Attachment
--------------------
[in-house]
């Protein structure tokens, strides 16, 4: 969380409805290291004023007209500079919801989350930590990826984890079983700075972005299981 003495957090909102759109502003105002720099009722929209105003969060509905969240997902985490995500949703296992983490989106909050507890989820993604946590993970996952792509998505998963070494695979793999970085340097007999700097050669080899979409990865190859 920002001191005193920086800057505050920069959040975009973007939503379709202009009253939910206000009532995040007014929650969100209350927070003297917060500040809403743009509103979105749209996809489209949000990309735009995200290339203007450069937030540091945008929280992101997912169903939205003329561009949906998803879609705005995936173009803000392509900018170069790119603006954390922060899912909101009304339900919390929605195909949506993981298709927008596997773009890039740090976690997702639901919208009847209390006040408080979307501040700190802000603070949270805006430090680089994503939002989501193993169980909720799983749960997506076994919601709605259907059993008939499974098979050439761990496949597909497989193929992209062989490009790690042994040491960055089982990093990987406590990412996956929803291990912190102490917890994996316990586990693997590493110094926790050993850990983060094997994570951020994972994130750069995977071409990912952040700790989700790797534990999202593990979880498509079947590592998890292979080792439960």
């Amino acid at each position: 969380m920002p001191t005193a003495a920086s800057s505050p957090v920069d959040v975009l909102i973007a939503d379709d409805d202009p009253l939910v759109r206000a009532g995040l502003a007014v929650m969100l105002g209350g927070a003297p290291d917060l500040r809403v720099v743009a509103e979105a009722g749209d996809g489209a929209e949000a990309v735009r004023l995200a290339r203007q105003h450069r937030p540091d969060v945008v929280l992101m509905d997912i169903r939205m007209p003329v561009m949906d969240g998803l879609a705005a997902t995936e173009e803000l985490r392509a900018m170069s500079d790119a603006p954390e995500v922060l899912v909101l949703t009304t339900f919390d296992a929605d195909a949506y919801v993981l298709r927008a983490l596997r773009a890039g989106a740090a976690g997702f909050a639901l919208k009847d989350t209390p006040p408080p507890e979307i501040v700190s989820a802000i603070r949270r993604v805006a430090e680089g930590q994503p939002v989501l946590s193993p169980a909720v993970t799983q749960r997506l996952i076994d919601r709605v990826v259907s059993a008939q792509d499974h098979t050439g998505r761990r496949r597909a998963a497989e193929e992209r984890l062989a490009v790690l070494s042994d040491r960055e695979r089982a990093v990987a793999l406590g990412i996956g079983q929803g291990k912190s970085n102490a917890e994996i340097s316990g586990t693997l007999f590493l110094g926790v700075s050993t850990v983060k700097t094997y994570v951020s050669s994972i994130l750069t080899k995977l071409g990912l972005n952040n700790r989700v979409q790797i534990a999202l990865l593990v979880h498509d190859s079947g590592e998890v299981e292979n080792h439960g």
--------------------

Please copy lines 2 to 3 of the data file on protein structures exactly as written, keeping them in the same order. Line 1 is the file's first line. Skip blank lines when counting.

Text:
């Protein structure tokens, strides 16, 4: 969380409805290291004023007209500079919801989350930590990826984890079983700075972005299981 003495957090909102759109502003105002720099009722929209105003969060509905969240997902985490995500949703296992983490989106909050507890989820993604946590993970996952792509998505998963070494695979793999970085340097007999700097050669080899979409990865190859 920002001191005193920086800057505050920069959040975009973007939503379709202009009253939910206000009532995040007014929650969100209350927070003297917060500040809403743009509103979105749209996809489209949000990309735009995200290339203007450069937030540091945008929280992101997912169903939205003329561009949906998803879609705005995936173009803000392509900018170069790119603006954390922060899912909101009304339900919390929605195909949506993981298709927008596997773009890039740090976690997702639901919208009847209390006040408080979307501040700190802000603070949270805006430090680089994503939002989501193993169980909720799983749960997506076994919601709605259907059993008939499974098979050439761990496949597909497989193929992209062989490009790690042994040491960055089982990093990987406590990412996956929803291990912190102490917890994996316990586990693997590493110094926790050993850990983060094997994570951020994972994130750069995977071409990912952040700790989700790797534990999202593990979880498509079947590592998890292979080792439960």
């Amino acid at each position: 969380m920002p001191t005193a003495a920086s800057s505050p957090v920069d959040v975009l909102i973007a939503d379709d409805d202009p009253l939910v759109r206000a009532g995040l502003a007014v929650m969100l105002g209350g927070a003297p290291d917060l500040r809403v720099v743009a509103e979105a009722g749209d996809g489209a929209e949000a990309v735009r004023l995200a290339r203007q105003h450069r937030p540091d969060v945008v929280l992101m509905d997912i169903r939205m007209p003329v561009m949906d969240g998803l879609a705005a997902t995936e173009e803000l985490r392509a900018m170069s500079d790119a603006p954390e995500v922060l899912v909101l949703t009304t339900f919390d296992a929605d195909a949506y919801v993981l298709r927008a983490l596997r773009a890039g989106a740090a976690g997702f909050a639901l919208k009847d989350t209390p006040p408080p507890e979307i501040v700190s989820a802000i603070r949270r993604v805006a430090e680089g930590q994503p939002v989501l946590s193993p169980a909720v993970t799983q749960r997506l996952i076994d919601r709605v990826v259907s059993a008939q792509d499974h098979t050439g998505r761990r496949r597909a998963a497989e193929e992209r984890l062989a490009v790690l070494s042994d040491r960055e695979r089982a990093v990987a793999l406590g990412i996956g079983q929803g291990k912190s970085n102490a917890e994996i340097s316990g586990t693997l007999f590493l110094g926790v700075s050993t850990v983060k700097t094997y994570v951020s050669s994972i994130l750069t080899k995977l071409g990912l972005n952040n700790r989700v979409q790797i534990a999202l990865l593990v979880h498509d190859s079947g590592e998890v299981e292979n080792h439960g």